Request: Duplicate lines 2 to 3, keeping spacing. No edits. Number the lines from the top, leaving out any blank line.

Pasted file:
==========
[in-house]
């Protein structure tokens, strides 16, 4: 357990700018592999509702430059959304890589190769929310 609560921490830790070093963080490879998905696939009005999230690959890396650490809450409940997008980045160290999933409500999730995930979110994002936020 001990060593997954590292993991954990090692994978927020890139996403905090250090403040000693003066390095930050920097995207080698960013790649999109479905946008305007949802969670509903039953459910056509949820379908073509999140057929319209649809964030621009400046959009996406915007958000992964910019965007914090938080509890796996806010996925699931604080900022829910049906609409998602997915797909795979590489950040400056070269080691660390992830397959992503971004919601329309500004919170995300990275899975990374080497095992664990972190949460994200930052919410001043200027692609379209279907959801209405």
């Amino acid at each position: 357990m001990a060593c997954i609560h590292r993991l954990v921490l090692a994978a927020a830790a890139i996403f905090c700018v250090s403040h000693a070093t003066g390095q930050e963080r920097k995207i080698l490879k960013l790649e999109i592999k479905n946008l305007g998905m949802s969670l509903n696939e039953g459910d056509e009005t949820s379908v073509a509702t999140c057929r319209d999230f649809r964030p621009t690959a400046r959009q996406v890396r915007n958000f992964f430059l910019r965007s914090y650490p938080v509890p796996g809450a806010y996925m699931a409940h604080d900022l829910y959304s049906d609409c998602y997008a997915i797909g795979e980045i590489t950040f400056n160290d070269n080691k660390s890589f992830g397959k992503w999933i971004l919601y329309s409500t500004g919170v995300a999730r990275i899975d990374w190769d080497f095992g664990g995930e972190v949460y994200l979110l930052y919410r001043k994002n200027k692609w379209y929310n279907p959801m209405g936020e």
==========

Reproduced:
């Protein structure tokens, strides 16, 4: 357990700018592999509702430059959304890589190769929310 609560921490830790070093963080490879998905696939009005999230690959890396650490809450409940997008980045160290999933409500999730995930979110994002936020 001990060593997954590292993991954990090692994978927020890139996403905090250090403040000693003066390095930050920097995207080698960013790649999109479905946008305007949802969670509903039953459910056509949820379908073509999140057929319209649809964030621009400046959009996406915007958000992964910019965007914090938080509890796996806010996925699931604080900022829910049906609409998602997915797909795979590489950040400056070269080691660390992830397959992503971004919601329309500004919170995300990275899975990374080497095992664990972190949460994200930052919410001043200027692609379209279907959801209405």
């Amino acid at each position: 357990m001990a060593c997954i609560h590292r993991l954990v921490l090692a994978a927020a830790a890139i996403f905090c700018v250090s403040h000693a070093t003066g390095q930050e963080r920097k995207i080698l490879k960013l790649e999109i592999k479905n946008l305007g998905m949802s969670l509903n696939e039953g459910d056509e009005t949820s379908v073509a509702t999140c057929r319209d999230f649809r964030p621009t690959a400046r959009q996406v890396r915007n958000f992964f430059l910019r965007s914090y650490p938080v509890p796996g809450a806010y996925m699931a409940h604080d900022l829910y959304s049906d609409c998602y997008a997915i797909g795979e980045i590489t950040f400056n160290d070269n080691k660390s890589f992830g397959k992503w999933i971004l919601y329309s409500t500004g919170v995300a999730r990275i899975d990374w190769d080497f095992g664990g995930e972190v949460y994200l979110l930052y919410r001043k994002n200027k692609w379209y929310n279907p959801m209405g936020e």